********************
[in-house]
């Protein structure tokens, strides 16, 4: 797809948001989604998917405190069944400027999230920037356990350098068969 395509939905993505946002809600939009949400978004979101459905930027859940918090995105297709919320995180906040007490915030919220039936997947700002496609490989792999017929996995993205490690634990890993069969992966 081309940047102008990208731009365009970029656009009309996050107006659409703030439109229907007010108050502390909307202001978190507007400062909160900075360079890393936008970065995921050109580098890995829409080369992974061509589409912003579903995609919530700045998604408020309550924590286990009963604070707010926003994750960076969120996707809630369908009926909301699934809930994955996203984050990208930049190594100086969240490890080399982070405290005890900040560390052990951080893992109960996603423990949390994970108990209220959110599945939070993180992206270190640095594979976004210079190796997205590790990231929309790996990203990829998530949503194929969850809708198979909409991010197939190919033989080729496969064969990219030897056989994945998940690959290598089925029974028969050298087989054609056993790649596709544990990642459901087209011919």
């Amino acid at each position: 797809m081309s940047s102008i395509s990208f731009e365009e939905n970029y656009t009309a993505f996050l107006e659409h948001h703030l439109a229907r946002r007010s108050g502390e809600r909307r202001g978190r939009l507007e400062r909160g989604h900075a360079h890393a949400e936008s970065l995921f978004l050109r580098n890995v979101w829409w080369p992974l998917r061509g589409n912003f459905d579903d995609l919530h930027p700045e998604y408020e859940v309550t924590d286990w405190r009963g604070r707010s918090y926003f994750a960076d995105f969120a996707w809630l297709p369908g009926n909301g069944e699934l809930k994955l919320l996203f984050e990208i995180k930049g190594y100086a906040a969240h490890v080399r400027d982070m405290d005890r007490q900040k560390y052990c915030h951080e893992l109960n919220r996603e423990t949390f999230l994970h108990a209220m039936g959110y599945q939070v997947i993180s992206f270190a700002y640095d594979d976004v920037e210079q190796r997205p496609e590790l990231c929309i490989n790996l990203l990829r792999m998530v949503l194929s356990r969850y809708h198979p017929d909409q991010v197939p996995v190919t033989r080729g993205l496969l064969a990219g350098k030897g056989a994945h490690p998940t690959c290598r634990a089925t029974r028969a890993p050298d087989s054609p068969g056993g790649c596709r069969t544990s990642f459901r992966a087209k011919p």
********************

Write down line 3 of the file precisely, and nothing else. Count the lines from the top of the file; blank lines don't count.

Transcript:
């Amino acid at each position: 797809m081309s940047s102008i395509s990208f731009e365009e939905n970029y656009t009309a993505f996050l107006e659409h948001h703030l439109a229907r946002r007010s108050g502390e809600r909307r202001g978190r939009l507007e400062r909160g989604h900075a360079h890393a949400e936008s970065l995921f978004l050109r580098n890995v979101w829409w080369p992974l998917r061509g589409n912003f459905d579903d995609l919530h930027p700045e998604y408020e859940v309550t924590d286990w405190r009963g604070r707010s918090y926003f994750a960076d995105f969120a996707w809630l297709p369908g009926n909301g069944e699934l809930k994955l919320l996203f984050e990208i995180k930049g190594y100086a906040a969240h490890v080399r400027d982070m405290d005890r007490q900040k560390y052990c915030h951080e893992l109960n919220r996603e423990t949390f999230l994970h108990a209220m039936g959110y599945q939070v997947i993180s992206f270190a700002y640095d594979d976004v920037e210079q190796r997205p496609e590790l990231c929309i490989n790996l990203l990829r792999m998530v949503l194929s356990r969850y809708h198979p017929d909409q991010v197939p996995v190919t033989r080729g993205l496969l064969a990219g350098k030897g056989a994945h490690p998940t690959c290598r634990a089925t029974r028969a890993p050298d087989s054609p068969g056993g790649c596709r069969t544990s990642f459901r992966a087209k011919p």